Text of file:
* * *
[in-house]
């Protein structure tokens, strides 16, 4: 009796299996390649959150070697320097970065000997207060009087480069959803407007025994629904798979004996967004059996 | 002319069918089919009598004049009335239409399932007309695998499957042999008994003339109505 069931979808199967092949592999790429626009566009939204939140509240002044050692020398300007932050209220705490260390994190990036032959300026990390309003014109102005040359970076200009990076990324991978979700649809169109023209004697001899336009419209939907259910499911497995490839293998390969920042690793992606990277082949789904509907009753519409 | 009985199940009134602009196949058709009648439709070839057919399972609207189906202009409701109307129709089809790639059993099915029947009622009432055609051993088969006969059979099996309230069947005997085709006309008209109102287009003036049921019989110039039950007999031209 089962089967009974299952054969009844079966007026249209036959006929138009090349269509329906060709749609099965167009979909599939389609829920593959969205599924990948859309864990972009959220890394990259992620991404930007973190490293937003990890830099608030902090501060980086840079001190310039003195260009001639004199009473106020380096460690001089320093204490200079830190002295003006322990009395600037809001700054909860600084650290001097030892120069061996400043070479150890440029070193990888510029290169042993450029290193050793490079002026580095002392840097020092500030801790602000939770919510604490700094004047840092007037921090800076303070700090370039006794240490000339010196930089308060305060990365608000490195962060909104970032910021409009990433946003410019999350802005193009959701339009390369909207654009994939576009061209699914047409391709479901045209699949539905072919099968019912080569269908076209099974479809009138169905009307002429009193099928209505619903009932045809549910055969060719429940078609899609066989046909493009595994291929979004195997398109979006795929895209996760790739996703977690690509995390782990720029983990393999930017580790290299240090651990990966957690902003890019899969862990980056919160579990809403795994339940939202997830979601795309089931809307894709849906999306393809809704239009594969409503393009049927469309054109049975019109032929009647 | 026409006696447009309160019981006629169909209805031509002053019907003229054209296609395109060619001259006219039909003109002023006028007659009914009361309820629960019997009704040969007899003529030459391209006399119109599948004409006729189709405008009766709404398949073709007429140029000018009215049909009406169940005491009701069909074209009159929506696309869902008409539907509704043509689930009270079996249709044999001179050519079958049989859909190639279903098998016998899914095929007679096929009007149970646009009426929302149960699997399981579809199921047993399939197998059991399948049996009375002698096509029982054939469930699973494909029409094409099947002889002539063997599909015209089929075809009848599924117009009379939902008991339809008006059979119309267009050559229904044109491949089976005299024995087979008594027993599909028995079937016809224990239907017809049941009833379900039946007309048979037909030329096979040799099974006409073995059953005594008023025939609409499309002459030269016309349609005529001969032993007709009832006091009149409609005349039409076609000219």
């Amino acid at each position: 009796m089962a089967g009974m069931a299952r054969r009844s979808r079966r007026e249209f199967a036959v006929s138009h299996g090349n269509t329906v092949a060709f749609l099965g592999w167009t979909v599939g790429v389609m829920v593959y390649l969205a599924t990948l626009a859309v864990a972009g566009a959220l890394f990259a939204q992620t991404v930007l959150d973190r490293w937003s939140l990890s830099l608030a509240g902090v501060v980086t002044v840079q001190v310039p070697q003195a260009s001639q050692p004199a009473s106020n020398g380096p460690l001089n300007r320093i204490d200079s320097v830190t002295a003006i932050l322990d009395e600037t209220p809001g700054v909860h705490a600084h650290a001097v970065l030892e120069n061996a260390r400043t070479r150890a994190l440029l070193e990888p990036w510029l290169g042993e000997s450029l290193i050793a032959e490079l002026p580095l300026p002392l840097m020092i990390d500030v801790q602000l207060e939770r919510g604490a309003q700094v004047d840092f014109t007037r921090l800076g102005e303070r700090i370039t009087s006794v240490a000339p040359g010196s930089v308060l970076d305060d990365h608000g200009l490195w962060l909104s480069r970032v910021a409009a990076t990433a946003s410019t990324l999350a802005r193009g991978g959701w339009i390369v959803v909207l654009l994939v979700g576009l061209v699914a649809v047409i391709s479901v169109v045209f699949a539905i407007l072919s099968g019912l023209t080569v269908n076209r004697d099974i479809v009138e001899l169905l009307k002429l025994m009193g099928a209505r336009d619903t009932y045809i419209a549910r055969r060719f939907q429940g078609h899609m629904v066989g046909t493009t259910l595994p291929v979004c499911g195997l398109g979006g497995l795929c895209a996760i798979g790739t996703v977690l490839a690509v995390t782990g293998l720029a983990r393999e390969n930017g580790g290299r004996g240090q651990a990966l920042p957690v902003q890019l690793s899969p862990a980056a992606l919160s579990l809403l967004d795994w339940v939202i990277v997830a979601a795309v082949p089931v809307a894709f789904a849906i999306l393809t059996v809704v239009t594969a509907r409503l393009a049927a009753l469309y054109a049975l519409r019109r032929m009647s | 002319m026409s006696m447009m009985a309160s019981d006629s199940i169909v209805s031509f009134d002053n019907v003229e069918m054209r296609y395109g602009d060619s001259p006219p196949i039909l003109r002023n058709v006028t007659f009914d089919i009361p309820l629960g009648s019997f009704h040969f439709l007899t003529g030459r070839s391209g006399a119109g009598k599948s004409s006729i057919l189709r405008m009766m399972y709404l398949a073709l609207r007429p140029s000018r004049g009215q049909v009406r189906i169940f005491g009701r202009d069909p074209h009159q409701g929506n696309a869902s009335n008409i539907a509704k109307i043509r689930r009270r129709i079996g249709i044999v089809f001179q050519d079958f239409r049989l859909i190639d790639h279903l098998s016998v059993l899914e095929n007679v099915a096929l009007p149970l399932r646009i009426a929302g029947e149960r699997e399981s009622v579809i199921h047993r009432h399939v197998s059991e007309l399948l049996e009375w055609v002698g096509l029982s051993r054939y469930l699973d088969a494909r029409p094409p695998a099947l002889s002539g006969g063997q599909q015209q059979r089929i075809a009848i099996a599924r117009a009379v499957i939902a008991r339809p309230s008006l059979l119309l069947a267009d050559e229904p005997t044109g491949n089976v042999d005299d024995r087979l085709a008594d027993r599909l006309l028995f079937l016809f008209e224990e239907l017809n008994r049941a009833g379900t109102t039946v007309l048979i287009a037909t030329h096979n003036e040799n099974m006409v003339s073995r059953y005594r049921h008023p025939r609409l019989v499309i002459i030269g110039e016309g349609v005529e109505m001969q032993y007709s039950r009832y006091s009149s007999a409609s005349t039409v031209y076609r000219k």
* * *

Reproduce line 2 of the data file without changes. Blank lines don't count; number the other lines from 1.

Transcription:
């Protein structure tokens, strides 16, 4: 009796299996390649959150070697320097970065000997207060009087480069959803407007025994629904798979004996967004059996 | 002319069918089919009598004049009335239409399932007309695998499957042999008994003339109505 069931979808199967092949592999790429626009566009939204939140509240002044050692020398300007932050209220705490260390994190990036032959300026990390309003014109102005040359970076200009990076990324991978979700649809169109023209004697001899336009419209939907259910499911497995490839293998390969920042690793992606990277082949789904509907009753519409 | 009985199940009134602009196949058709009648439709070839057919399972609207189906202009409701109307129709089809790639059993099915029947009622009432055609051993088969006969059979099996309230069947005997085709006309008209109102287009003036049921019989110039039950007999031209 089962089967009974299952054969009844079966007026249209036959006929138009090349269509329906060709749609099965167009979909599939389609829920593959969205599924990948859309864990972009959220890394990259992620991404930007973190490293937003990890830099608030902090501060980086840079001190310039003195260009001639004199009473106020380096460690001089320093204490200079830190002295003006322990009395600037809001700054909860600084650290001097030892120069061996400043070479150890440029070193990888510029290169042993450029290193050793490079002026580095002392840097020092500030801790602000939770919510604490700094004047840092007037921090800076303070700090370039006794240490000339010196930089308060305060990365608000490195962060909104970032910021409009990433946003410019999350802005193009959701339009390369909207654009994939576009061209699914047409391709479901045209699949539905072919099968019912080569269908076209099974479809009138169905009307002429009193099928209505619903009932045809549910055969060719429940078609899609066989046909493009595994291929979004195997398109979006795929895209996760790739996703977690690509995390782990720029983990393999930017580790290299240090651990990966957690902003890019899969862990980056919160579990809403795994339940939202997830979601795309089931809307894709849906999306393809809704239009594969409503393009049927469309054109049975019109032929009647 | 026409006696447009309160019981006629169909209805031509002053019907003229054209296609395109060619001259006219039909003109002023006028007659009914009361309820629960019997009704040969007899003529030459391209006399119109599948004409006729189709405008009766709404398949073709007429140029000018009215049909009406169940005491009701069909074209009159929506696309869902008409539907509704043509689930009270079996249709044999001179050519079958049989859909190639279903098998016998899914095929007679096929009007149970646009009426929302149960699997399981579809199921047993399939197998059991399948049996009375002698096509029982054939469930699973494909029409094409099947002889002539063997599909015209089929075809009848599924117009009379939902008991339809008006059979119309267009050559229904044109491949089976005299024995087979008594027993599909028995079937016809224990239907017809049941009833379900039946007309048979037909030329096979040799099974006409073995059953005594008023025939609409499309002459030269016309349609005529001969032993007709009832006091009149409609005349039409076609000219």